Now they're telling us we're going to hear jazz in a whole new big way on the radio. That is . . . if we subscribe to it (for $9.99 a month). Or if we buy a new Cadillac: the new line comes equipped with XM. Jazz specials are on the horizon on XM for spring 2002.
Wynton Marsalis can brag about XM's allure -- ask him what it sounds like. The XM Satellite Radio people presented him with a portable $299 Sony Plug and Play unit to get him equipped in his West Side Manhattan apartment to hear higher quality radio jazz. ("I don't have a car. If I had one, I'd have XM in it,"he told me.) And along with John Pizzarelli (the voice of "Meet Me at Foxwoods") Marsalis is recording jingles for XM. After the press luncheon at B.B. King's blues club the other day on 42nd St., Wynton dashed out the door to record a segment for what the promo folks call "Amazing Radio"at NYC's XM facility in the Steinway building, 111 W. 57th St.
"It's a huge boon for jazz fans and potential jazz fans. We have five varieties of jazz, 24 hours a day,"boasted Lee Abrams, chief programming officer, as we feasted on prime rib and the trimmings. Sounds like Jazz 101, moving from what some were calling "Diet Jazz"on up. Hey, what brings in more jazz fans could be good for jazz journalists! We heard that it's a lot different than airlines' jazz: the satellite radio version is continuous and does not repeat itself. Outside awaited our demo convertibles curbside, where we could get in, listen to our ear's content, and find out what XM can do for our jazz heads.
Actually, my friend Jerry Walker, who does the media column for Jack Odwyer's PR newsletter, did just that -- heard the XM spiel -- after the press conference on XM's "launch day,"while I stayed for Marsalis to be interviewed for 15 minutes practically right under my nose downstairs at B.B. King's by Jonathan Schwartz on "Frank's Place,"available nationwide at Channel 73 on XM. We heard the sounds of Judy Garland with the Nelson Riddle Orchestra doing "Zing Went the Strings of My Heart."
One journalist, Walter Salm, editor, www.us-tech.com, commented to me from the next table, when I asked him what he thought about all this: "I think it sounds fabulous to get a better sound on the radio. I love to listen to 'Ole Blue Eyes.' Having spent a lot of time on the road in my life, I can tell you there's very little out there." Well, do you think this XM will be an improvement? "Absolutely. I've gotten it installed in my motor home. I'm a person who doesn't like to be away from my music."Salm and Abrams were certainly in agreement. "Public radio and XM are the only things I can stand listening to,"said Abrams. "It's a wasteland out there." Pushing his XM product, Abrams continued, "On XM, it's real people doing real things. We're on 100 'living, breathing' radio stations coast-to-coast."
Quincy Jones is also a member of XM's "family of artists,"said Abrams. "Quincy is in on a lot of the brain-storming sessions we're having, creating specials on the history of the music." Abrams said Quincy is involved in producing a 12-hour special for XM in the spring of 2002 on the history of 20th Century music, including jazz, rock, and rap. Marsalis, he said, was also recording segments for shows pertaining to jazz for the radio.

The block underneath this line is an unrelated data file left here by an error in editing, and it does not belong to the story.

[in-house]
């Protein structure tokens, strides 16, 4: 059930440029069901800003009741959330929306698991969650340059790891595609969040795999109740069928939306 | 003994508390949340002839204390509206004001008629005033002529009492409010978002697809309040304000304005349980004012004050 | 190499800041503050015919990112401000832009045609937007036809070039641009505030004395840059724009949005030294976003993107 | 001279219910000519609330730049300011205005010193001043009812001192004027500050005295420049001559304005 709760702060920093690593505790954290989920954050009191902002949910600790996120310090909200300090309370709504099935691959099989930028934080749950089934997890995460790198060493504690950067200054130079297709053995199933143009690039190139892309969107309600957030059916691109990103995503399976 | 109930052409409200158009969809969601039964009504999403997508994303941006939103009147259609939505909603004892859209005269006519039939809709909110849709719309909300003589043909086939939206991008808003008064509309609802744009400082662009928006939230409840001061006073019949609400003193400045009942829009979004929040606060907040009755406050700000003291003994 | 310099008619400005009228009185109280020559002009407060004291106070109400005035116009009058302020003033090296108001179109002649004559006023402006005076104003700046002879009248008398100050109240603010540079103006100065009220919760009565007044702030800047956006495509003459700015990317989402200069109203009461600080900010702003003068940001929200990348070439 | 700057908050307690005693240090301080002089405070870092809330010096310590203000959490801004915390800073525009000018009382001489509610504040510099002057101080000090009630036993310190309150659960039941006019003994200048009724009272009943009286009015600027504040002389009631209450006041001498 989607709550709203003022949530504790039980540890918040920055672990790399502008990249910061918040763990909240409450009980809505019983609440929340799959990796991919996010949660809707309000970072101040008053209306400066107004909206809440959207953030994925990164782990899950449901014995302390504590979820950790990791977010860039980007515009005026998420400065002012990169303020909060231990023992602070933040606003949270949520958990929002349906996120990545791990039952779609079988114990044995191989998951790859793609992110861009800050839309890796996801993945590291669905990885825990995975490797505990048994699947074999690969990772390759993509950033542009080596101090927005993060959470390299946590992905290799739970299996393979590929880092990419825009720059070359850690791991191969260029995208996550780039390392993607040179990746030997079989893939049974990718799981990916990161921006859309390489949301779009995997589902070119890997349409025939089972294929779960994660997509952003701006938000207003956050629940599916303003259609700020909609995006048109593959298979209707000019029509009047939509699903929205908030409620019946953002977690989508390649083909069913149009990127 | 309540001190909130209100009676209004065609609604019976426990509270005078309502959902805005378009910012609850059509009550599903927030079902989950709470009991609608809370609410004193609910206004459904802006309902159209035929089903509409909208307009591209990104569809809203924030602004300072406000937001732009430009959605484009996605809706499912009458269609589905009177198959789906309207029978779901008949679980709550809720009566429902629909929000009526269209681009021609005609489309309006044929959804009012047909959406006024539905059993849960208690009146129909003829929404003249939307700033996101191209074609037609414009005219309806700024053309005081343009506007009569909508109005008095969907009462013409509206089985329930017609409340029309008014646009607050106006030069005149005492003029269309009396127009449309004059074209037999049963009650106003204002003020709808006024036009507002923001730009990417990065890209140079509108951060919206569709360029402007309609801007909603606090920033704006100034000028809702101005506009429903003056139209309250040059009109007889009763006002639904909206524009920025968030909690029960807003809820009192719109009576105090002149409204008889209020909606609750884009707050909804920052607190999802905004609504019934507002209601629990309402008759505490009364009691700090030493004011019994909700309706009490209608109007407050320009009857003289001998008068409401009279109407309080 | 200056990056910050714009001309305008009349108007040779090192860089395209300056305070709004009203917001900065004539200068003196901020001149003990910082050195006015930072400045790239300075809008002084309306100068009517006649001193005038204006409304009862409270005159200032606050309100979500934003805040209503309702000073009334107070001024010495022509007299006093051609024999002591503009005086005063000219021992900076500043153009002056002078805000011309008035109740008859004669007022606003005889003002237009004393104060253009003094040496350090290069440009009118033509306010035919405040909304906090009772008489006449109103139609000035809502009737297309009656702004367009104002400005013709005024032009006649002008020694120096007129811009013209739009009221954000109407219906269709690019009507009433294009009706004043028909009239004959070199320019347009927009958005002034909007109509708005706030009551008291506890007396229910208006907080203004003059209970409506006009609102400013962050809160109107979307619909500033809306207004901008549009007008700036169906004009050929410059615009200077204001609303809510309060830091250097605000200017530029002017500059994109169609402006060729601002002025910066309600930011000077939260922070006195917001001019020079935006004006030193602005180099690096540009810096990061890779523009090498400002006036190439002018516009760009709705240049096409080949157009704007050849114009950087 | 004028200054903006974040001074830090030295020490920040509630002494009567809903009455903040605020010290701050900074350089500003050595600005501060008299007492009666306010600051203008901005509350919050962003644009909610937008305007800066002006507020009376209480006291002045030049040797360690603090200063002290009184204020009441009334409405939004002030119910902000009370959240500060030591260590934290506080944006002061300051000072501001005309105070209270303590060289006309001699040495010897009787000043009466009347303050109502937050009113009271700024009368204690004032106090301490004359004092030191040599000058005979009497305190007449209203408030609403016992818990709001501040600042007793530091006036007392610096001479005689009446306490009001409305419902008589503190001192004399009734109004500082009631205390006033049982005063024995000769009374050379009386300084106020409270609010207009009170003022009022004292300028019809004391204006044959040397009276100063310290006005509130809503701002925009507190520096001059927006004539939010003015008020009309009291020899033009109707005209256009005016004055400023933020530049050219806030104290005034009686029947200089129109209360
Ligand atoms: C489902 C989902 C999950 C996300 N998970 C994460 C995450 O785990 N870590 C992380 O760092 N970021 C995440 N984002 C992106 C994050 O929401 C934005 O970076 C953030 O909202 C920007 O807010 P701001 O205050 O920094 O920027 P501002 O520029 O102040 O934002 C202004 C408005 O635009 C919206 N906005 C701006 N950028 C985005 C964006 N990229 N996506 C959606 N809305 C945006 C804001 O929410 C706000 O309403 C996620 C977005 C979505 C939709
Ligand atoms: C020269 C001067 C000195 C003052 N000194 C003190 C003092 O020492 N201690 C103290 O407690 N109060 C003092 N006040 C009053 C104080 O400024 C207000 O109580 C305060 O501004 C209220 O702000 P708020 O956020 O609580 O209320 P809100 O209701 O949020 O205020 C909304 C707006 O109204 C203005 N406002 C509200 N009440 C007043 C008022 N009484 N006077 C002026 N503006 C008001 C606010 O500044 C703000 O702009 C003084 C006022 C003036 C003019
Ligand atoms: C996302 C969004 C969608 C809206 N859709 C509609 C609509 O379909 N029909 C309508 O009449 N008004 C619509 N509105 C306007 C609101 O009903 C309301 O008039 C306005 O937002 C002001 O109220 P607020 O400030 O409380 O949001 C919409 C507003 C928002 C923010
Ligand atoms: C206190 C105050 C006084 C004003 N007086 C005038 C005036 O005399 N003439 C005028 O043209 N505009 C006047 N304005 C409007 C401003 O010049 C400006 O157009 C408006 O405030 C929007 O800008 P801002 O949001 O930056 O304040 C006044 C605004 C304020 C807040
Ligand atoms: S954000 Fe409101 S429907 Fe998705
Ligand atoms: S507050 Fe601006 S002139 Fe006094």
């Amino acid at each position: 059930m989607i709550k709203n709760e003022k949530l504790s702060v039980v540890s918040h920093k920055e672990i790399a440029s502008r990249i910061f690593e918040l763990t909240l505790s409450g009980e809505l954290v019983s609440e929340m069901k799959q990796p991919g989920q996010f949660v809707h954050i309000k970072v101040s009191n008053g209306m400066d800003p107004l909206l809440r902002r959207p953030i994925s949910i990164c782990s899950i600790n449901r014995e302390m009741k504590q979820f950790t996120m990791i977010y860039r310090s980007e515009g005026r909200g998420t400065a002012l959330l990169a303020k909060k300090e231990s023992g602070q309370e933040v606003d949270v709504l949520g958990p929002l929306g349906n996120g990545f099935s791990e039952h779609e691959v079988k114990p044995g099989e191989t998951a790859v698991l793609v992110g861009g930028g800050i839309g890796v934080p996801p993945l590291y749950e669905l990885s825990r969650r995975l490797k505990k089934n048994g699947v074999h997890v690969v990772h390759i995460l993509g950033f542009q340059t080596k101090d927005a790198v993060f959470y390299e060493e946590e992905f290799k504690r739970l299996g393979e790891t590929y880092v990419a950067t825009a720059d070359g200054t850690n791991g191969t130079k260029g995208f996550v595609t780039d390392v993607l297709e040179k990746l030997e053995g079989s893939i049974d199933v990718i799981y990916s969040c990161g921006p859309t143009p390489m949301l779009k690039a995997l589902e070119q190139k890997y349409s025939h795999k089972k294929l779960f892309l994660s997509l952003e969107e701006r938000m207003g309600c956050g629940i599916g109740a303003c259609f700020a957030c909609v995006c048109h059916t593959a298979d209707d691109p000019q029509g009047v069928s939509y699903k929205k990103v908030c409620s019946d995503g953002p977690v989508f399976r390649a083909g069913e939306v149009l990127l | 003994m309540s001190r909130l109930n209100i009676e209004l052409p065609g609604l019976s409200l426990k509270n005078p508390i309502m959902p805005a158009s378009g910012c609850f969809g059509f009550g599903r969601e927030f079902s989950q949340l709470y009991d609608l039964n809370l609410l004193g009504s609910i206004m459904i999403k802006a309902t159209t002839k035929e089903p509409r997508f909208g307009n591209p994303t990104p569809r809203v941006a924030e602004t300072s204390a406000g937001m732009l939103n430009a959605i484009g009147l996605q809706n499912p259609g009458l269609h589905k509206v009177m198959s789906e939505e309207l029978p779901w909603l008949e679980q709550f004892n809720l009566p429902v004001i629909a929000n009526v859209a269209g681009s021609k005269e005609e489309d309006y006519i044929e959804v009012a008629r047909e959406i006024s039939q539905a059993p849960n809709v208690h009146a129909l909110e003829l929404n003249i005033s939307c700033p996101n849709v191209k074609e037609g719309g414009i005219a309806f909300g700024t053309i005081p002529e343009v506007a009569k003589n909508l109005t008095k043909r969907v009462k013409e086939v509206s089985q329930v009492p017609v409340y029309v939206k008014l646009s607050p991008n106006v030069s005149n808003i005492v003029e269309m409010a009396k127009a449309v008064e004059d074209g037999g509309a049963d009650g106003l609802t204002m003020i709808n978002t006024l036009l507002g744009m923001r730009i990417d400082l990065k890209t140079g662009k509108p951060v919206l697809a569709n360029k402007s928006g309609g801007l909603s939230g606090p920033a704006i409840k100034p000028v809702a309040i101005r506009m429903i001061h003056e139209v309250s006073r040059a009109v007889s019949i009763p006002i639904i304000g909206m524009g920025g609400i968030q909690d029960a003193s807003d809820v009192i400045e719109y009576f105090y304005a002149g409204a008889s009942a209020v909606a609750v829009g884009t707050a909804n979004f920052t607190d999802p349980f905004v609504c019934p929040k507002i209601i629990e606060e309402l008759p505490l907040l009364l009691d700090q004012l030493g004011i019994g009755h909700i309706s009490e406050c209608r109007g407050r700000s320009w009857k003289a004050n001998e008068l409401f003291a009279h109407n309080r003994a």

Marsalis was asked by Schwartz whether "all the good jazz stopped after Charlie Parker,"and he answered that "there are a lot of good players out there,"citing one, for instance, Marcus Roberts, who plays "in a style nobody plays in." Marsalis told Schwartz that a lot of jazz musicians need to get better and listen more to the "greats"and the "masters" who came before them. They also discussed ways of making listening to jazz more interesting to teenagers. "We need to make sure we progress and invite them into what we are doing." He said 16-year-olds are "not interested in being talked down to."
After the Marsalis interview, Schwartz stopped by my table to chat; we discussed the songs ("Dancing in the Dark,""By Myself,""Alone Together") that his father Arthur Schartz, who died in 1984, had written with Howard Dietz. XM Radio was airing the trumpet sounds of Wynton playing "Stardust."
According to Abrams, the jazz programming directors include Max Maxmirick ("a real jazz afficionado"), Steve Stiles, Russ Davis and Bill Evans (not the jazz musician).
"With no 24-hour outlet in New York City where you can hear jazz regularly on commercial radio right now, I hope we'll be welcomed," Abrams said. His colleague, Dave Logan, vp program operations, said he hopes XM takes off, as well, around the country, where in many cities, traditional jazz on radio is rare.
Carla Rupp enjoyed reporting on this event, and is a member of the Jazz Journalists Association. She can be reached at email@example.com.
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